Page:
The most common way to finance a home purchase for first time buyers is with a loan through the Federal Housing Administration (FHA). The 3.5% down payment required by FHA is the lowest down payment option in the marketplace available to the population at large. (Zero down payment loans are only available to veterans and certain other specific groups.)
Related: Do I Qualify for an FHA Loan?
As a further help to homebuyers, FHA allows up to 6% of the loan amount to be paid toward loan costs by the seller. This would have to be agreed to in the sales contract. It could drastically lower the out of pocket costs of buying a home.
After the meltdown in the subprime mortgage market, FHA loans became the default choice for first time homebuyers and practically anyone who wanted to make a small down payment on their home purchase. But as FHA’s market share increased dramatically, changes were put in place that make it less of an obvious choice today.
Related Article: Low Down Payment Mortgage Options
Mortgage Insurance and Interest Rate
FHA loans require a mortgage insurance premium (MIP) to be paid both as an upfront closing fee and as part of the regular monthly payment. The upfront premium (typically 1.75% of the loan amount), can be financed into the loan, so it does not increase the cash needed at closing. It can also make up part of the seller contribution.
But the monthly amount, which in recent years has more than doubled, can really decrease the affordability of an FHA loan. For a minimum down payment FHA loan, the monthly MIP amount is 1.35%. Unlike mortgage insurance on conventional loans, FHA MIP remains in force for the entire life of the loan.
Base interest rates on FHA loans are usually lower than on conventional loans. But the MIP can make the true cost of FHA financing higher even when the interest rate is lower.
Suppose you are offered an FHA loan at 4.0%, and a conventional loan at 4.5%. The mortgage insurance factor on the conventional loan is 0.7%. Thus the true monthly cost of the conventional loan would be 5.2%, while the true cost of the FHA loan would be 5.35%. The payment on the conventional loan will be lower even though the interest rate is higher.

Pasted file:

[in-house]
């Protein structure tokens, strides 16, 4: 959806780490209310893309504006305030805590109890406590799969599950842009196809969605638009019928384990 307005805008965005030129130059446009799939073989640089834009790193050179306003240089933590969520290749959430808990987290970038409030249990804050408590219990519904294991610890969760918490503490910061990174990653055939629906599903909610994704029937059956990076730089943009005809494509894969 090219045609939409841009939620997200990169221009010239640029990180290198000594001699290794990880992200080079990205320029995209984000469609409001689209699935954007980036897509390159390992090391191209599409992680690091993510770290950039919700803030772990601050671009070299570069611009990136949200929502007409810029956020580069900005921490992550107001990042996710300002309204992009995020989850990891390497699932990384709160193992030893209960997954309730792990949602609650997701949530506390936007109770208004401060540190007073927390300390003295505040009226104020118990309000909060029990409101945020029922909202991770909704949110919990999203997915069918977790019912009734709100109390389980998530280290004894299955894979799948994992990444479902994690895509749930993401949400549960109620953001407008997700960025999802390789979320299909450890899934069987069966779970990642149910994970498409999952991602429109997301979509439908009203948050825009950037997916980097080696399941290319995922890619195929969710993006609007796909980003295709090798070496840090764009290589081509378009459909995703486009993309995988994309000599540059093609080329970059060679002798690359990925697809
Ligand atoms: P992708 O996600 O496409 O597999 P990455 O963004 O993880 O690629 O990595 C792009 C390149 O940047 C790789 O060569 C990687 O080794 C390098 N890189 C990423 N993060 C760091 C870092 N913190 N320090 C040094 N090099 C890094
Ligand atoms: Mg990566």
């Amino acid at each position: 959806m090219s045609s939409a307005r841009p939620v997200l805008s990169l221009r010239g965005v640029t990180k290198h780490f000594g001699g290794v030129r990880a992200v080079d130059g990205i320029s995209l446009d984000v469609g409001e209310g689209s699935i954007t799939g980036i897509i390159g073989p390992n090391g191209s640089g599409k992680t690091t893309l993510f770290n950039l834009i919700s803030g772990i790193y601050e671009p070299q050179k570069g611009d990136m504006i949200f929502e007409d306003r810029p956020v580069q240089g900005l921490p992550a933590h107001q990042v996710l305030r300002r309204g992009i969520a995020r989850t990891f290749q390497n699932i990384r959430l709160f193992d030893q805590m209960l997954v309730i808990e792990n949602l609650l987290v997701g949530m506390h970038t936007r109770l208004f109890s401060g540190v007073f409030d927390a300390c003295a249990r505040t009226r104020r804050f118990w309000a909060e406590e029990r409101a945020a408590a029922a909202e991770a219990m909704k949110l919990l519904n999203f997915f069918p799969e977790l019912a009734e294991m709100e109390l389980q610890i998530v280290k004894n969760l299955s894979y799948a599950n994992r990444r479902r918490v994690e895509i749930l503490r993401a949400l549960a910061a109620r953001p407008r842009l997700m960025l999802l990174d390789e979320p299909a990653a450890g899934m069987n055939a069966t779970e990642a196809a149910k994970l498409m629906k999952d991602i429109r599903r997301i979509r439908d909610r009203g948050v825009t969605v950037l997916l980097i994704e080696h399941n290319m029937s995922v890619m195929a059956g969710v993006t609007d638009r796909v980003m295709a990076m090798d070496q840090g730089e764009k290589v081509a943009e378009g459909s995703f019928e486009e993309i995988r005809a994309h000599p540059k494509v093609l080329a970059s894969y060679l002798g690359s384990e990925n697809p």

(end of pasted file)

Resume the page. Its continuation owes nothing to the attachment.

FHA Loans and Down Payment Assistance
Conventional financing requires at least a 5% down payment. If 3.5% is the maximum amount you have saved to put down, then an FHA loan provides the right down payment assistance for you. But if you can save the extra money, you should consider a conventional loan, particularly if you have excellent credit.
For anyone with less than perfect credit, FHA financing has additional advantages. Most banks will write FHA loans to borrowers with scores as low as 640 or even 620 with very minimal, if any, additional fees. Conversely, those with scores in the 600s will see their conventional loan rate, costs and mortgage insurance premiums spike dramatically.
FHA loans are not for everyone. Due to the new mortgage insurance rules, they are also not necessarily a loan you want to plan on keeping for 30 years. But they are a great way to get into a first house, even for those who have not been able to save a great deal to put towards a down payment, or who still have some work to do to fix their credit rating. A few years paying on a mortgage has a positive impact on credit scoring. Paying the mortgage down will also start to build equity. You may be able to refinance into a conventional loan, removing mortgage insurance for good, much sooner than you first expected.
Related Article: Mortgage Dictionary: Learn the Lingo of Loan-speak
Photo credit: © iStock.com/Lise Gagne, © iStock.com/efenzi, © iStock.com/Feverpitched